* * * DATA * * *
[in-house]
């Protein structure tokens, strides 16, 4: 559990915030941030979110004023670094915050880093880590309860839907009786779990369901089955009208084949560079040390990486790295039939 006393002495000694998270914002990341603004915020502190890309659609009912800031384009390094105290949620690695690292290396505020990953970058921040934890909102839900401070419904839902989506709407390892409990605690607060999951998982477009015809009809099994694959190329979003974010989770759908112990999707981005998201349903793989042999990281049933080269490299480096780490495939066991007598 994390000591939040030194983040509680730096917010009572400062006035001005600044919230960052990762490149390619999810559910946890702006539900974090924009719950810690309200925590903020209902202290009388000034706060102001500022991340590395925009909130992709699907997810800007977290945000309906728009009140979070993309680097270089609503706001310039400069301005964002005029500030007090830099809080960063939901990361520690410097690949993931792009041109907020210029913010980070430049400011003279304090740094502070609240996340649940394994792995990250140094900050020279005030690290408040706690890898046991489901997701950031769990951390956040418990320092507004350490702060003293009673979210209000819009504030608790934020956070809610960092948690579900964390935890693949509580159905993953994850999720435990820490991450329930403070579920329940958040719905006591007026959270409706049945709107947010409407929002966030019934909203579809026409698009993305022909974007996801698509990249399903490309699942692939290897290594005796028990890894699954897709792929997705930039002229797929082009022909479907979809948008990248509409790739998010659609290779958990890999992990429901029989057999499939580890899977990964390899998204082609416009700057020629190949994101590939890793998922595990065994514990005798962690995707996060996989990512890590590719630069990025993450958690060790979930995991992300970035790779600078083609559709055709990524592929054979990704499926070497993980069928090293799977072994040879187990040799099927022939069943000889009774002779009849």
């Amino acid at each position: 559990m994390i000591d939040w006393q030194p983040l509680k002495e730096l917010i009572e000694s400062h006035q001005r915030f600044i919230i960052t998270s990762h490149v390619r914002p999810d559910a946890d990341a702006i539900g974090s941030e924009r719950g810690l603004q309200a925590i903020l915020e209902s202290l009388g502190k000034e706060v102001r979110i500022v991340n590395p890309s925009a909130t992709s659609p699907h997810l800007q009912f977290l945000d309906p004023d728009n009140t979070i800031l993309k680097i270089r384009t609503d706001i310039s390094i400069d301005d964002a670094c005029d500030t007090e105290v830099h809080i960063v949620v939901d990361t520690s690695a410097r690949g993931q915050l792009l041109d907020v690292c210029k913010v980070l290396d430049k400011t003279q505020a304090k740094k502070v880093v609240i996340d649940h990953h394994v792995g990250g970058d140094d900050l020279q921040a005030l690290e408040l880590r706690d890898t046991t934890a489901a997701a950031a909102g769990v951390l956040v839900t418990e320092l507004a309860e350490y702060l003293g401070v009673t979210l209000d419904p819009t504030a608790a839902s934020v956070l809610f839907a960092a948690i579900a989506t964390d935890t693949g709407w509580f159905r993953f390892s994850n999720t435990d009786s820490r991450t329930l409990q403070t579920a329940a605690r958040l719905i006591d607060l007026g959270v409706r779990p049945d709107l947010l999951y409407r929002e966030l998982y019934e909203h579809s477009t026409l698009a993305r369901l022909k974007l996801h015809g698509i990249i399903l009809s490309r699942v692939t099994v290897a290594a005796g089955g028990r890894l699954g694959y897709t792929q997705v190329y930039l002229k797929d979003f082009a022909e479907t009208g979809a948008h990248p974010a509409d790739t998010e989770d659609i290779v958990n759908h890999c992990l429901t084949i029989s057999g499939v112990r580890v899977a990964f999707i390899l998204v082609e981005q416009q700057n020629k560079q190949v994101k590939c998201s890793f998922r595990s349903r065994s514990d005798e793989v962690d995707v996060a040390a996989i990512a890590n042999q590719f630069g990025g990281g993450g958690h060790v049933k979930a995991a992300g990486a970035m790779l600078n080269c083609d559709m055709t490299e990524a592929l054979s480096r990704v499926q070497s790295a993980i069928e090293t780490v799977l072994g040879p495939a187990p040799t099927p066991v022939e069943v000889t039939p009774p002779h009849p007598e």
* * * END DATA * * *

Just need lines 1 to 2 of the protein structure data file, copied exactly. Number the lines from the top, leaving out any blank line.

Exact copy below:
[in-house]
């Protein structure tokens, strides 16, 4: 559990915030941030979110004023670094915050880093880590309860839907009786779990369901089955009208084949560079040390990486790295039939 006393002495000694998270914002990341603004915020502190890309659609009912800031384009390094105290949620690695690292290396505020990953970058921040934890909102839900401070419904839902989506709407390892409990605690607060999951998982477009015809009809099994694959190329979003974010989770759908112990999707981005998201349903793989042999990281049933080269490299480096780490495939066991007598 994390000591939040030194983040509680730096917010009572400062006035001005600044919230960052990762490149390619999810559910946890702006539900974090924009719950810690309200925590903020209902202290009388000034706060102001500022991340590395925009909130992709699907997810800007977290945000309906728009009140979070993309680097270089609503706001310039400069301005964002005029500030007090830099809080960063939901990361520690410097690949993931792009041109907020210029913010980070430049400011003279304090740094502070609240996340649940394994792995990250140094900050020279005030690290408040706690890898046991489901997701950031769990951390956040418990320092507004350490702060003293009673979210209000819009504030608790934020956070809610960092948690579900964390935890693949509580159905993953994850999720435990820490991450329930403070579920329940958040719905006591007026959270409706049945709107947010409407929002966030019934909203579809026409698009993305022909974007996801698509990249399903490309699942692939290897290594005796028990890894699954897709792929997705930039002229797929082009022909479907979809948008990248509409790739998010659609290779958990890999992990429901029989057999499939580890899977990964390899998204082609416009700057020629190949994101590939890793998922595990065994514990005798962690995707996060996989990512890590590719630069990025993450958690060790979930995991992300970035790779600078083609559709055709990524592929054979990704499926070497993980069928090293799977072994040879187990040799099927022939069943000889009774002779009849």